As the world gears up for The Masters Tournament, one of the most prestigious tournaments in the world of professional golf, it’s always fun to look back on previous tournaments and their outcomes.
Think golf is boring? Think again—while you may consider golf a drama-filled sport, it has had more than its fair share of controversies over the years.
While we get ready to watch the Masters go down from April 8th-11th, let’s take a look at some of the biggest controversies from the Masters.
6. 1958: Arnold Palmer’s Controversial First Masters Win
Arnold Palmer and Ken Venturi were paired together for the final hole of the 1958 Masters Tournament. Palmer was leading by one shot when they arrived at Augusta National’s par-3 12th hole.
When Palmer took his shot, it flew the green and landed in the mud. Palmer believed it was an “obvious drop without penalty”, but Arthur Lacey, the rules official at the time, disagreed, saying the ball was only “half-plugged” and ruled that Palmer play without relief.
Palmer did as he was told and played the ball, but hit a bad chip past the hole. He finished the hole with a double bogey-5 after 2-putting. Venturi played his ball and made par, coming up in the lead.
Dissatisfied with the initial ruling, Palmer declared that he was playing a second ball, which wound up making par. Palmer and Venturi decided they would keep playing and wait for the official ruling, though Venturi believes Palmer should have played the second ball after his first one, not after Venturi had already played his.
Both men believed they were right until the 15th hole when they received the official ruling: Palmer was given a three stroke instead of five, and ultimately won the tournament. Although it’s been over 60 years since this controversial win, many golf fans are still divided over if Palmer’s second ball should have been allowed to stand or not.
5. 1968: Roberto De Vicenzo Signs Off on an Incorrect Scorecard
At the final hole of the 1968 Masters, Bob Goalby made par and believed he was tied with Roberto De Vicenzo for the lead, thinking both players were 11-under par at the time and would be going ahead to a playoff the following Monday. Although they technically were, a scorecard error changed the outcome of the tournament.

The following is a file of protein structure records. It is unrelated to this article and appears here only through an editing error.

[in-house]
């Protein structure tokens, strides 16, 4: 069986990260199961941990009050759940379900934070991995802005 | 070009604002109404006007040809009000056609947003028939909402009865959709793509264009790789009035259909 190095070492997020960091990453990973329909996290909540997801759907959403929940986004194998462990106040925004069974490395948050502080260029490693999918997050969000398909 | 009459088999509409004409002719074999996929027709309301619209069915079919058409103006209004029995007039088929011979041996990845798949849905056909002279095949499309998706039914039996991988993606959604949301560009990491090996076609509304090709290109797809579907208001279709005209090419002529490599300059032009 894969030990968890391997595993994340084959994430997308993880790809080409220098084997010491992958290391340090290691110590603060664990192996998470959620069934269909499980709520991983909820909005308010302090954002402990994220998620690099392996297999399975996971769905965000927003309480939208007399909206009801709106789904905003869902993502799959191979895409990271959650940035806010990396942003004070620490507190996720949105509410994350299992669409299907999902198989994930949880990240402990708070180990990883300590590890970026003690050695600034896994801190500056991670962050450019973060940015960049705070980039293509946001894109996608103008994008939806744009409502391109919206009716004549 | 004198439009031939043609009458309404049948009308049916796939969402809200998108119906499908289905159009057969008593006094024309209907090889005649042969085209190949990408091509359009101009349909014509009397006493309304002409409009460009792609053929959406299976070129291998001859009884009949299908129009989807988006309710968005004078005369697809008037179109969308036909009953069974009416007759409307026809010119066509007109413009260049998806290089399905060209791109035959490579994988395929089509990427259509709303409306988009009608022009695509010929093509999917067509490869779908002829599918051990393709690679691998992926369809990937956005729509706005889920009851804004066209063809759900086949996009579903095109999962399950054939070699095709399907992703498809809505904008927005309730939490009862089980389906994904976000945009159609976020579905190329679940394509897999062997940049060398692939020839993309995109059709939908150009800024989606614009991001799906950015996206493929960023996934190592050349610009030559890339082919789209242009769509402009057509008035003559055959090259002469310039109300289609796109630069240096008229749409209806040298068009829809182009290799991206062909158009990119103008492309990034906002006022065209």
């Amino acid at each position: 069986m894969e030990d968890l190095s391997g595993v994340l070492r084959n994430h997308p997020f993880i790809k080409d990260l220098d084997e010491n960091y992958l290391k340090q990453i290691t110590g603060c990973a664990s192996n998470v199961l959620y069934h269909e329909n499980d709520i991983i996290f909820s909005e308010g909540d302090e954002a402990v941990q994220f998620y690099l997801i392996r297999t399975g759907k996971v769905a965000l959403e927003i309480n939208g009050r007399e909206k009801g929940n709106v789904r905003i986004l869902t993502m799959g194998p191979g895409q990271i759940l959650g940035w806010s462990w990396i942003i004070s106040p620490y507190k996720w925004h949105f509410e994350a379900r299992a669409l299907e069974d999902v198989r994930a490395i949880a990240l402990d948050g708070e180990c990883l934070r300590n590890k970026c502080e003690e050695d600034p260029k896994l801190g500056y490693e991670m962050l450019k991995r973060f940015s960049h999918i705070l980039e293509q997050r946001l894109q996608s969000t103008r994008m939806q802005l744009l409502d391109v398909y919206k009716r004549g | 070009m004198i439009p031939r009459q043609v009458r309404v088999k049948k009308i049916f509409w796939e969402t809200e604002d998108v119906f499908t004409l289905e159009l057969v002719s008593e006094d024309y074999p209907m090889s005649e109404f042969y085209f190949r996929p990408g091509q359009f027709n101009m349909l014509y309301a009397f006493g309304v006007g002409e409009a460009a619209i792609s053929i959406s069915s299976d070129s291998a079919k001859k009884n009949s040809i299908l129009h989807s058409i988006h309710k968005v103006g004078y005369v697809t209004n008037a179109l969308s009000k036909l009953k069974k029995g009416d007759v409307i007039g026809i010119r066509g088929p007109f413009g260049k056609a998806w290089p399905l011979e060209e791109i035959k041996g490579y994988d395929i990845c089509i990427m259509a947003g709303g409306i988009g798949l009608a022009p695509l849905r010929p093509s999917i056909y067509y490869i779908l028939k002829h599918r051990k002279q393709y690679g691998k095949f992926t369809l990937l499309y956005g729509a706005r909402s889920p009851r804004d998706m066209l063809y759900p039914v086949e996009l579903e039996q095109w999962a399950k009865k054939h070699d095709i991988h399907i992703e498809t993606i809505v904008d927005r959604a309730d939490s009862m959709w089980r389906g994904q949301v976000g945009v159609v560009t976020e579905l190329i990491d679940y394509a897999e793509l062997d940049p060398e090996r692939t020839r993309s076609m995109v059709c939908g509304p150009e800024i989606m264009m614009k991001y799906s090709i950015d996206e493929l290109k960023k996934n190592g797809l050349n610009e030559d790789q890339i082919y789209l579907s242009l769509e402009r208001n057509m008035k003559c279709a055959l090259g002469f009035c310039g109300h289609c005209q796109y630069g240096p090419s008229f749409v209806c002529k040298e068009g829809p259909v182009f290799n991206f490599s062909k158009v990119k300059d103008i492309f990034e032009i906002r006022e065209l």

De Vicenzo’s playing partner, Tommy Aaron, had been keeping score for De Vicenzo. On the 17th hole De Vicenzo made a birdie-3, but Aaron mistakenly wrote down the score as 4.
Not catching the mistake, De Vicenzo signed off on the card, making it his official score. Once he realized his error and brought it to the officials’ attention, they ruled that De Vicenzo had to take 4 as his final score. This mistake bumped De Vicenzo down to second place, and allowed Goalby to win the tournament.
Many fans were outraged that Goalby didn’t offer to go ahead with a playoff for the title, with some even believing that Goalby somehow messed up De Vicenzo’s scorecard on purpose so he wouldn’t win. Goalby said that nobody asked him about a playoff, and that the situation was “equally unfortunate” for both players.
4. 1994: CBS Announcer Compares Green to a Bikini Wax
During the Masters telecast in 1994, CBS’ Gary McCord remarked that the greens at Augusta were so smooth they appeared to have been “bikini waxed”. The full quote was “They don’t cut the greens here at Augusta, they use bikini wax.” He also said that mounds around the green were “body bags” for players whose shots flew the green. When Masters officials caught wind of these comments, it left a sour taste in their mouths.
“They don’t cut the greens here at Augusta, they use bikini wax.”
Shortly after, Golf World reported that McCord would not be invited to participate in the 1995 Masters. An official statement was released by CBS stating that this decision was made because the Masters were “not comfortable with his style” and felt that these jokes did not align with their values and image.